Lastly, “Cyber Monday”? Just another MSM gimmick to pass off as news so they don’t have to tell us what is really going on.

  13. neo-neocon Says:

    Charles: I have to say I even like mediocre fruitcake. Or at least, I like the dried fruit in it.

  14. Gringo Says:

    Ben

    Fruitcake. I thought you were better than that. I don’t understand how Yankee brains can be so smart but Yankee tongues can be so foolish. :)

    You don’t have to be north of the Mason Dixon line to like fruitcake- or to make it. The Corsicana Fruitcake , made in the Texas town of that name, is very well known. I like fruitcake, though I prefer the homemade versions that leave out the candied fruit.
    Regarding calling Neo a Yankee- that depends on which definition of Yankee you are going to use. I have come across three definitions of Yankee: as defined in New England, south of the Mason Dixon line, or outside the United States. As a native son of Red Sox Nation, I am not going to talk of a certain team from New York.
    The first definition of Yankee I came across was in New England, where I was born and raised. In New England, a Yankee is someone whose family is “old stock,” whose family was living in New England before 1800, or before the Revolutionary War. By this definition, very few people in New England are Yankees. If a New Englander’s family has lived several generations in New England , the odds are that the New Englander is of Irish, Slavic, French, or Italian ancestry- or some combination thereof. If a New Englander’s family has come from “away,” then that New Englander is not a Yankee. My parents came from away, so I was not a Yankee- even though I had numerous ancestors who had fought in the Revolutionary War.

    In my experience, the Yankee/not Yankee differentiation in New England is descriptive, not pejorative. I grew up in a rural New England knowing several families whose Revolutionary War forebears were honored with statues at the state capitol building. While they were proud of what their ancestors had done, they never lorded over others for having famous ancestors. They never mentioned those statues. I only found about the statues as an adult, in doing some research. The old Yankee doesn’t brag, is not pretentious, and never opens his mouth when being silent will do. As one family with a famous ancestor had a dairy farm, it could be said that shoveling cow manure strips away pretension rather quickly.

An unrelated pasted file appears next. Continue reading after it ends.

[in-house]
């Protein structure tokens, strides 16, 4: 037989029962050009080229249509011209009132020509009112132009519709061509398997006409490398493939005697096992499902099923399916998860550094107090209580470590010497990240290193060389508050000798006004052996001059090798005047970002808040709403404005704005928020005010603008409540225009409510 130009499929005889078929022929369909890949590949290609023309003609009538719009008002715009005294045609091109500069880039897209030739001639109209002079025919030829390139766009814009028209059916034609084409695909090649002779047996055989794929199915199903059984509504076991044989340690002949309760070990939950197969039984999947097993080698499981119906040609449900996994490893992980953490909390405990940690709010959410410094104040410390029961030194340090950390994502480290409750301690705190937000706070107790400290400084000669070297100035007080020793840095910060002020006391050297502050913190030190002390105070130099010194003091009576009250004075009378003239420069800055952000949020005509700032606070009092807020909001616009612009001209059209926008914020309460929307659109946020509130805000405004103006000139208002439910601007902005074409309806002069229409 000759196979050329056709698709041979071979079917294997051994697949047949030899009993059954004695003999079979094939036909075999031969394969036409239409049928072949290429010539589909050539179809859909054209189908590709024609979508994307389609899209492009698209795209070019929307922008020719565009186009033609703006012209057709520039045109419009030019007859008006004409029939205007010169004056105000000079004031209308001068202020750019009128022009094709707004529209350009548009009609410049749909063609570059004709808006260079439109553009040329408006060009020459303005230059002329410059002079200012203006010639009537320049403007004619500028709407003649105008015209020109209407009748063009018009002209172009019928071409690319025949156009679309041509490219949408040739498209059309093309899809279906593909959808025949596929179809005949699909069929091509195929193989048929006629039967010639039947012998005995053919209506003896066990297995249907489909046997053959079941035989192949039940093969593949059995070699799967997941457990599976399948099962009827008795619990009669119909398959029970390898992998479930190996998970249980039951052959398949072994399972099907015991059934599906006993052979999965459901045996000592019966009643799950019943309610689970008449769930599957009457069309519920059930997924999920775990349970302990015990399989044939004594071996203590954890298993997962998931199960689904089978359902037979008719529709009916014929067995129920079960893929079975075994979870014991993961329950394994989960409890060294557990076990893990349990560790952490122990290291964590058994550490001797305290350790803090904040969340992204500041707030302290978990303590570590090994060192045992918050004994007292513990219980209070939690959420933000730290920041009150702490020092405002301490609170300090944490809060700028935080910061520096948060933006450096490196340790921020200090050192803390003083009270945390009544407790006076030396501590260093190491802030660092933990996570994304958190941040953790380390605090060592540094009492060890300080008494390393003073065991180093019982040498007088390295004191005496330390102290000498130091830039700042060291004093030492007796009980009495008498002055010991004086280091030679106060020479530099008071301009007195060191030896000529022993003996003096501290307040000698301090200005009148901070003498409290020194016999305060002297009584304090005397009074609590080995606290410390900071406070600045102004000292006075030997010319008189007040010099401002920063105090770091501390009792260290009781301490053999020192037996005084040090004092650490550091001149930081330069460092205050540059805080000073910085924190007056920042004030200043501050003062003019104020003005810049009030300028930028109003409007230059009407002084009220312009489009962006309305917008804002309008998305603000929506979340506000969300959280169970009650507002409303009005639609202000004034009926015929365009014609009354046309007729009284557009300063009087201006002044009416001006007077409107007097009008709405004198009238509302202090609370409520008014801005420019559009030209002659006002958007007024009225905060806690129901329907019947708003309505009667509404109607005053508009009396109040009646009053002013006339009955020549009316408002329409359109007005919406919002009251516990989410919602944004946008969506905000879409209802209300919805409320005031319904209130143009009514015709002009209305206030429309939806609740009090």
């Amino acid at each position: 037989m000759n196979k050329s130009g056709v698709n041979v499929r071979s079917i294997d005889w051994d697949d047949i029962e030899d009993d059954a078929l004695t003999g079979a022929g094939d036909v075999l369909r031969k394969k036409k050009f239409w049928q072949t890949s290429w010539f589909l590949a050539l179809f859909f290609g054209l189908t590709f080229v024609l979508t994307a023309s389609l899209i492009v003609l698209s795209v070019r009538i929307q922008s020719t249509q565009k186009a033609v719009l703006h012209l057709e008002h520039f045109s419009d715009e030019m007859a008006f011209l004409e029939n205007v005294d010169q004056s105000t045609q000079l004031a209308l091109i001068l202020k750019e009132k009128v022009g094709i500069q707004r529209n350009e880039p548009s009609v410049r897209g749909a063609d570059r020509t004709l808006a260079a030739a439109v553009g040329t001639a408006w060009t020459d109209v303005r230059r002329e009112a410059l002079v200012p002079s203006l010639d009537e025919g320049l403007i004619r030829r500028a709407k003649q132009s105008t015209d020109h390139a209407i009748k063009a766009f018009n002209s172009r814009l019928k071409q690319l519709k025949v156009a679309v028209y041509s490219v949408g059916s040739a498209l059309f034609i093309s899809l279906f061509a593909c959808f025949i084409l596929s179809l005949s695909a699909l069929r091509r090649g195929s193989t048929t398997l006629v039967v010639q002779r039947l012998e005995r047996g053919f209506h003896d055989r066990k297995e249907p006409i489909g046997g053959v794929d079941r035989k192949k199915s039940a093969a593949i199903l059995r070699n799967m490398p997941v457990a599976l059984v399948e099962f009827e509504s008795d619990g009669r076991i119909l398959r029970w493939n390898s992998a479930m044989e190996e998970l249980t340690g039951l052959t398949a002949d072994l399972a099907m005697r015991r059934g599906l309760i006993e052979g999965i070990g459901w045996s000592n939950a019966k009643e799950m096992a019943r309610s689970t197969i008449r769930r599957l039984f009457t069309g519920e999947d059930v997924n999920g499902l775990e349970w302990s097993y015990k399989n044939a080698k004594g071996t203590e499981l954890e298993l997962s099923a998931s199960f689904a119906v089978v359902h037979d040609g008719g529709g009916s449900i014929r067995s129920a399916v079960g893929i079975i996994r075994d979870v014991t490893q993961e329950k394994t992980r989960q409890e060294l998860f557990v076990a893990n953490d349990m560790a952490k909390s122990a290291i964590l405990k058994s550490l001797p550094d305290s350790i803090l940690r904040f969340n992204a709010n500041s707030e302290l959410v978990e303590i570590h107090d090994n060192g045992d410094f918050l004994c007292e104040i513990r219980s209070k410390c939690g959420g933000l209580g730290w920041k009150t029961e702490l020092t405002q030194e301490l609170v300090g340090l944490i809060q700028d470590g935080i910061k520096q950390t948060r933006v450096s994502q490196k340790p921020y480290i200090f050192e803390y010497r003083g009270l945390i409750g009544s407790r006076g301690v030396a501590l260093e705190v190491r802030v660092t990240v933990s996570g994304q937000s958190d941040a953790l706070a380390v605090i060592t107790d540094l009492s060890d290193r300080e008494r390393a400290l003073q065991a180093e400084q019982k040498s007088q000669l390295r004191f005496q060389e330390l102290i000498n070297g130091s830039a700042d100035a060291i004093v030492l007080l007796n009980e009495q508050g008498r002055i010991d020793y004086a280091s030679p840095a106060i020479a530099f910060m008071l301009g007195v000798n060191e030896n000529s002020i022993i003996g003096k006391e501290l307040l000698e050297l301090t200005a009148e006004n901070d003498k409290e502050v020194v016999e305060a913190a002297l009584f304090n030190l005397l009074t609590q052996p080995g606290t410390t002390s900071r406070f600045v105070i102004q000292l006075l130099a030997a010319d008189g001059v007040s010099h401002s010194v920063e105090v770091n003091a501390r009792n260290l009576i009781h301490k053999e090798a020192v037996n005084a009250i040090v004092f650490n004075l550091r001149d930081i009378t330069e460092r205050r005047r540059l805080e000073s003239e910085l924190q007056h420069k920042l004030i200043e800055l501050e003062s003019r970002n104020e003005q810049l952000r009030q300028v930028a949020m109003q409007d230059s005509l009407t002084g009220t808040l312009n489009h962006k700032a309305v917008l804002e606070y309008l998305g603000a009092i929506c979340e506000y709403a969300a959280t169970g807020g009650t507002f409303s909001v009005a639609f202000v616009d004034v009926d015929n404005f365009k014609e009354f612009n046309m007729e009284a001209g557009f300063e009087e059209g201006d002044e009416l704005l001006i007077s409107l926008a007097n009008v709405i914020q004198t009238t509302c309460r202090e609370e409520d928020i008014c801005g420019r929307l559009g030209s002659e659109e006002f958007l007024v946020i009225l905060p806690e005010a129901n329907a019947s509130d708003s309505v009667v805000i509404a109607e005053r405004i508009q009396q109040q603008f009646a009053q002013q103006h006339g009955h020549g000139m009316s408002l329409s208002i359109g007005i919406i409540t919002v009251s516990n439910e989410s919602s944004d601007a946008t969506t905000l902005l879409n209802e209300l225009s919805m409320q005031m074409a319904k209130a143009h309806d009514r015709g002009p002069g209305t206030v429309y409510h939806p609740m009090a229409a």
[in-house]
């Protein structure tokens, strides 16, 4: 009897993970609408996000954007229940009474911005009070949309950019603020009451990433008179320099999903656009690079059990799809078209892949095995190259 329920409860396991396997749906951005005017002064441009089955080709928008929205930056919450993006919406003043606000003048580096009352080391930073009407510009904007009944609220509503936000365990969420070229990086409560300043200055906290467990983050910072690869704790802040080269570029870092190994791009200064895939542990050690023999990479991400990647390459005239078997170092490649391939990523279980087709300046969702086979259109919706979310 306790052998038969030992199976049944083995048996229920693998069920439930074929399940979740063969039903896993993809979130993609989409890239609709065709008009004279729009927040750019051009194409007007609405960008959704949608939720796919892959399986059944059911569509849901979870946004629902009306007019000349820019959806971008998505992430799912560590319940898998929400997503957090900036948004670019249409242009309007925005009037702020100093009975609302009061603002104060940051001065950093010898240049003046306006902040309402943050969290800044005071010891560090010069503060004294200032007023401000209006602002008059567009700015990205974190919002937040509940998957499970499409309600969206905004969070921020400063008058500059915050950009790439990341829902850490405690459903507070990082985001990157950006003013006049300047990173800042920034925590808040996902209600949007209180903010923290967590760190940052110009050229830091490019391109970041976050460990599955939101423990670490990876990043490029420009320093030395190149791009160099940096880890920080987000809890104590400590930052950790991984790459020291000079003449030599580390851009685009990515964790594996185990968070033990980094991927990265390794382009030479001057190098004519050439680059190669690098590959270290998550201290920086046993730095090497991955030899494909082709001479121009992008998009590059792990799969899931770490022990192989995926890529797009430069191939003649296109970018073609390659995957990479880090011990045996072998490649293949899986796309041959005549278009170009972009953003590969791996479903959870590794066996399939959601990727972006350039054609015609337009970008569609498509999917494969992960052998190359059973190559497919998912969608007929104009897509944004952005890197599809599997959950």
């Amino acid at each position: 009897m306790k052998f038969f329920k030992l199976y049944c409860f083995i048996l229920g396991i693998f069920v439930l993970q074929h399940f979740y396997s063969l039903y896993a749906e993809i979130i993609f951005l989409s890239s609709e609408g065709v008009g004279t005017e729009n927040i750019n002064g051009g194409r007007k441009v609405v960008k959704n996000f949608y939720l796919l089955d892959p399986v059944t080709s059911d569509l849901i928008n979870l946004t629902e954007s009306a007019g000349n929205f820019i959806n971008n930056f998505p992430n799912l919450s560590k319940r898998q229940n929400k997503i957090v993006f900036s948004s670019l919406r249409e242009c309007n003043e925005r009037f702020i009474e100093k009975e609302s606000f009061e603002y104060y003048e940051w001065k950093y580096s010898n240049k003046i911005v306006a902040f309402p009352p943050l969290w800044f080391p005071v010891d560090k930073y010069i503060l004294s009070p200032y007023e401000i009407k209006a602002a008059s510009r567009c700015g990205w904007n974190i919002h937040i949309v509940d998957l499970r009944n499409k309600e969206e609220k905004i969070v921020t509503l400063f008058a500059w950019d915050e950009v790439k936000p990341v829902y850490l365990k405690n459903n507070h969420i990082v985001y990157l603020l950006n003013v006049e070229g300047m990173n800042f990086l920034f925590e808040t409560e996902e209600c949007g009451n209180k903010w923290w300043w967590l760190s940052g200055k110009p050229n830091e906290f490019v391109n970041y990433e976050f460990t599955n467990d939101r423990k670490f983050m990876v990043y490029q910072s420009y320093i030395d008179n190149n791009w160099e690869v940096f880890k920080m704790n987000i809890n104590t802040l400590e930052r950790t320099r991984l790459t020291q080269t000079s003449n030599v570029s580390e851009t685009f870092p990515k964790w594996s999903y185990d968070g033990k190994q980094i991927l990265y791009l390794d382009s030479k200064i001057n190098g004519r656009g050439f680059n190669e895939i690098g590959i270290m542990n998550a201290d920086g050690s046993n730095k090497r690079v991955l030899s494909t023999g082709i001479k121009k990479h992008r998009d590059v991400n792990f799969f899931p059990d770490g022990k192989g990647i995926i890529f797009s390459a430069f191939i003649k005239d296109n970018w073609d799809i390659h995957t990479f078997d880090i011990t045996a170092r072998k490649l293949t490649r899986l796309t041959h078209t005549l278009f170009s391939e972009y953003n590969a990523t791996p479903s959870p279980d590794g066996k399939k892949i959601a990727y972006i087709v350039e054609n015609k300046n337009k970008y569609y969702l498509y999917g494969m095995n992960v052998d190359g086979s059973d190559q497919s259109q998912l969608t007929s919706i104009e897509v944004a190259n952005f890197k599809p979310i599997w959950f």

South of the Mason Dixon line, every one north of the line is a Yankee.Outside the US, US citizens are considered Yankees, Yanks, or Yanquis.The only place I am NOT a Yankee is in my native New England. I have lived in Texas for many years. While Neo has lived in New England for decades, in New England she is not considered a Yankee, because she is from “away.”

    When I first came to Texas from New England, I read a letter to the editor about a “Yankee from New York eating chopped liver.” Chopped liver is a standby in Jewish delicatessens. I laughed to myself, as no way could a Jewish person from NOO YAWK CITY be considered a Yankee in New England.

  15. Gringo Says:

    I second what Parker said about RandomThought’s fruitcake. on Cyber Monday, can we have a Cyber Fruitcake?

  16. neo-neocon Says:

    Gringo: you are absolutely correct. In New England, I’m the antithesis of a Yankee. Most definitely “from away.”

  17. Ben Says:

    I’m from Louisiana: you’re all carpetbagging Yankees to me.

    As to the fruitcake, I was just teasing. I do not believe I have ever been in the same room as a fruitcake, let alone ate one. I’m a pumpkin pie man, all the way.

  18. Barry Says:

    Yes, pumpkin pie. No crust. Mmmm

  19. AQuafloor Says:

    AQuafloor…

    [...]neo-neocon » Blog Archive » It’s Cyber Monday[...]…

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About Me

Previously a lifelong Democrat, born in New York and living in New England, surrounded by liberals on all sides, I've found myself slowly but surely leaving the fold and becoming that dread thing: a neocon.